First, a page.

San José, Costa Rica, since 1956

Despite Continued Growth, C.R. Economy Is Slowing

Despite strong growth during the first four months of the year, the Costa Rican economy is slowing down, according to the Central Bank.

The economy grew 5.9 percent during the first four months, down from 7 percent during the same period in 2007.

The Central Bank’s monthly report on the economy indicates that despite an economic downturn internationally, “domestic economic activity continues to display a robust growth profile.”

The document cites the construction industry, which grew 19.9 percent, as a major source of growth. The service sector grew 6.9 percent as a result of strong growth in telecommunications and finance.

Manufacturing grew by 4.4 percent. Agriculture contracted by 2.9 percent, however. Growth in pineapple, milk and other non-traditional crops failed to compensate for decreased sales of melons, bananas and sugarcane.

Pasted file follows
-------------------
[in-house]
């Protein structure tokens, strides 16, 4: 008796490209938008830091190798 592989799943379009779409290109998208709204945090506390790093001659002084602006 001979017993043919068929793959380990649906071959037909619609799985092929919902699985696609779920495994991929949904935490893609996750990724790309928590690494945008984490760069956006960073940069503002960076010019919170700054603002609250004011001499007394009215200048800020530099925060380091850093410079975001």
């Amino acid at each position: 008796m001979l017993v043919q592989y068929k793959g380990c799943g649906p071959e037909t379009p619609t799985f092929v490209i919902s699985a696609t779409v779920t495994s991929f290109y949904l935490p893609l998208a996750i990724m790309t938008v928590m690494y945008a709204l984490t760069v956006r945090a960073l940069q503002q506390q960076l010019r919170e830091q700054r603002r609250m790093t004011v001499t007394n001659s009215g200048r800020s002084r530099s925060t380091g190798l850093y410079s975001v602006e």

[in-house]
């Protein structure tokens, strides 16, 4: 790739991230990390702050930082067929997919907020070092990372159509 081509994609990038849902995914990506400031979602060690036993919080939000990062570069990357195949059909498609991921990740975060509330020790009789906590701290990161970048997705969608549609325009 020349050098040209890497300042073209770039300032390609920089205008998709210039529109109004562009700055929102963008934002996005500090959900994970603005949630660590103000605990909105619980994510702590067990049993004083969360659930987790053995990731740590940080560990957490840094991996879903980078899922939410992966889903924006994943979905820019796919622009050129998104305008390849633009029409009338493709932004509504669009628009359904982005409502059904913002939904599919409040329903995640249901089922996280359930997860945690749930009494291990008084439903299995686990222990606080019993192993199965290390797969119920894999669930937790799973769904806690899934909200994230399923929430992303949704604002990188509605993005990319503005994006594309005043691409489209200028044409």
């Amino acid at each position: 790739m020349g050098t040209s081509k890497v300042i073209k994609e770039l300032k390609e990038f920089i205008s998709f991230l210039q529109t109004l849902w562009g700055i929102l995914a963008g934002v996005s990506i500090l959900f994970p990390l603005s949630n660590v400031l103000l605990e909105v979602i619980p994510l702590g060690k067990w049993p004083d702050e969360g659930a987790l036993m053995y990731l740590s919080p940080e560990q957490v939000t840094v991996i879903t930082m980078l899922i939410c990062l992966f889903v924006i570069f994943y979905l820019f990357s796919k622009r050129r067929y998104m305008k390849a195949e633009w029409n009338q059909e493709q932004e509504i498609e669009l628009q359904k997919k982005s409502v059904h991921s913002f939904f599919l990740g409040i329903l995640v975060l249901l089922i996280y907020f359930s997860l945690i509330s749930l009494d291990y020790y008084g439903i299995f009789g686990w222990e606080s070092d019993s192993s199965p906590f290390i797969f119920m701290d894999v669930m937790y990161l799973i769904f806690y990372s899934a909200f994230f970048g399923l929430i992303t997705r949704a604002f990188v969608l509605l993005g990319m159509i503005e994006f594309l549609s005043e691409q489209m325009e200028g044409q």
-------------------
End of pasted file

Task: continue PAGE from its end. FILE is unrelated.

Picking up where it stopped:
The country’s trade deficit widened substantially compared to recent years. The trade imbalance reached $2.27 billion during the first four months, substantially higher than the deficits of $1.10 billion and $985 million reported during the same period in 2007 and 2006, respectively.

In terms of the fiscal situation, the Finance Ministry reported last week that the government registered a $230 million – 0.8 percent of gross domestic product – financial surplus during the first half of the year.

The National Tourism Chamber reported last week that the number of tourists grew 12 percent during the first half of the year compared to the same period last year, with more than 1 million foreign tourists visiting the country.

Consumer price inflation was 6.5 percent during the first six months, nearly 2 percentage points higher than during the same period last year, according to the National Statistics and Census Institute.

In 2007, the Costa Rican economy grew 7.1 percent, down from 8.6 percent in 2006.


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